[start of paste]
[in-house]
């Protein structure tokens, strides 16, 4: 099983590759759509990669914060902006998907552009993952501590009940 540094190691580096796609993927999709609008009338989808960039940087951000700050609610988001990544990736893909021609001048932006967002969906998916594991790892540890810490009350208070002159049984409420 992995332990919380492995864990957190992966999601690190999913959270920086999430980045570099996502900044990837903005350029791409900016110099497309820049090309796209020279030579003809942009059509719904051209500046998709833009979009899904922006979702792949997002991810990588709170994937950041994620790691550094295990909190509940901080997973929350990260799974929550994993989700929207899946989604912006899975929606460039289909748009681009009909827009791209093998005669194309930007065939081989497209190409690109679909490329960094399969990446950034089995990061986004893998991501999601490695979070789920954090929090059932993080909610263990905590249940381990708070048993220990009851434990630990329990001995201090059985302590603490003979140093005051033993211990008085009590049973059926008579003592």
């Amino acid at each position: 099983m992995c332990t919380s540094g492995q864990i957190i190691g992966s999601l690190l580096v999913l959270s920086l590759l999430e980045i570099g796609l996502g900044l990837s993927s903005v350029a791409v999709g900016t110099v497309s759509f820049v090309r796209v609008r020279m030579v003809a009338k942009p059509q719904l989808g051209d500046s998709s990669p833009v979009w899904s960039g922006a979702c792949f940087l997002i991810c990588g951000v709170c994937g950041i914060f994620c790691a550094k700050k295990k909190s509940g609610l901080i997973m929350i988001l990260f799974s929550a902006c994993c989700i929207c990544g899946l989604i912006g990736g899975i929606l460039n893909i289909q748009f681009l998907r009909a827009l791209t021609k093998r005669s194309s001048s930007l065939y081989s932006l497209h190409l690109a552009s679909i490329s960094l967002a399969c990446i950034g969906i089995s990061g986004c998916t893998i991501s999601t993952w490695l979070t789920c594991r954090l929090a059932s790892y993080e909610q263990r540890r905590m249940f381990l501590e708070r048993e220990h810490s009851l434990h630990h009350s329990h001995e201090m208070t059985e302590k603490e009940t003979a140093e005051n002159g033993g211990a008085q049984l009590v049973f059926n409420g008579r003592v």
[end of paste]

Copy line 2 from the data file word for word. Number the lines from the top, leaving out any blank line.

């Protein structure tokens, strides 16, 4: 099983590759759509990669914060902006998907552009993952501590009940 540094190691580096796609993927999709609008009338989808960039940087951000700050609610988001990544990736893909021609001048932006967002969906998916594991790892540890810490009350208070002159049984409420 992995332990919380492995864990957190992966999601690190999913959270920086999430980045570099996502900044990837903005350029791409900016110099497309820049090309796209020279030579003809942009059509719904051209500046998709833009979009899904922006979702792949997002991810990588709170994937950041994620790691550094295990909190509940901080997973929350990260799974929550994993989700929207899946989604912006899975929606460039289909748009681009009909827009791209093998005669194309930007065939081989497209190409690109679909490329960094399969990446950034089995990061986004893998991501999601490695979070789920954090929090059932993080909610263990905590249940381990708070048993220990009851434990630990329990001995201090059985302590603490003979140093005051033993211990008085009590049973059926008579003592």